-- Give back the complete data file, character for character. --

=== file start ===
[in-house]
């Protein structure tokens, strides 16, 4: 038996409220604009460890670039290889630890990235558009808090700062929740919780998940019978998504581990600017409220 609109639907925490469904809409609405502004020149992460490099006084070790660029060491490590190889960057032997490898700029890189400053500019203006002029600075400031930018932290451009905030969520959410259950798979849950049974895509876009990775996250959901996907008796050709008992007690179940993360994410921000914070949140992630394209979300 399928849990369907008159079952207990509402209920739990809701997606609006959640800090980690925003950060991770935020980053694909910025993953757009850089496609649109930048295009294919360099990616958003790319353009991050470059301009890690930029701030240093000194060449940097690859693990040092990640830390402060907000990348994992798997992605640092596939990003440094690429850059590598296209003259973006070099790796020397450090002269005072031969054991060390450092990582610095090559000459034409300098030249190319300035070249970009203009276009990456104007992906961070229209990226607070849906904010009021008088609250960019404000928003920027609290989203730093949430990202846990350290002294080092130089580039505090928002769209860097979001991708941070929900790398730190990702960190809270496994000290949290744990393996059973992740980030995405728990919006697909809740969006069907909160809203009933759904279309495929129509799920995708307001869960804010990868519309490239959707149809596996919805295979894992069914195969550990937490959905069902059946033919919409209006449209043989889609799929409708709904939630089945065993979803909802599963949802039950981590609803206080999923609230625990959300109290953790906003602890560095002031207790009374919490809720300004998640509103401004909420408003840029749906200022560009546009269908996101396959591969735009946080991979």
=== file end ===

[in-house]
């Protein structure tokens, strides 16, 4: 038996409220604009460890670039290889630890990235558009808090700062929740919780998940019978998504581990600017409220 609109639907925490469904809409609405502004020149992460490099006084070790660029060491490590190889960057032997490898700029890189400053500019203006002029600075400031930018932290451009905030969520959410259950798979849950049974895509876009990775996250959901996907008796050709008992007690179940993360994410921000914070949140992630394209979300 399928849990369907008159079952207990509402209920739990809701997606609006959640800090980690925003950060991770935020980053694909910025993953757009850089496609649109930048295009294919360099990616958003790319353009991050470059301009890690930029701030240093000194060449940097690859693990040092990640830390402060907000990348994992798997992605640092596939990003440094690429850059590598296209003259973006070099790796020397450090002269005072031969054991060390450092990582610095090559000459034409300098030249190319300035070249970009203009276009990456104007992906961070229209990226607070849906904010009021008088609250960019404000928003920027609290989203730093949430990202846990350290002294080092130089580039505090928002769209860097979001991708941070929900790398730190990702960190809270496994000290949290744990393996059973992740980030995405728990919006697909809740969006069907909160809203009933759904279309495929129509799920995708307001869960804010990868519309490239959707149809596996919805295979894992069914195969550990937490959905069902059946033919919409209006449209043989889609799929409708709904939630089945065993979803909802599963949802039950981590609803206080999923609230625990959300109290953790906003602890560095002031207790009374919490809720300004998640509103401004909420408003840029749906200022560009546009269908996101396959591969735009946080991979």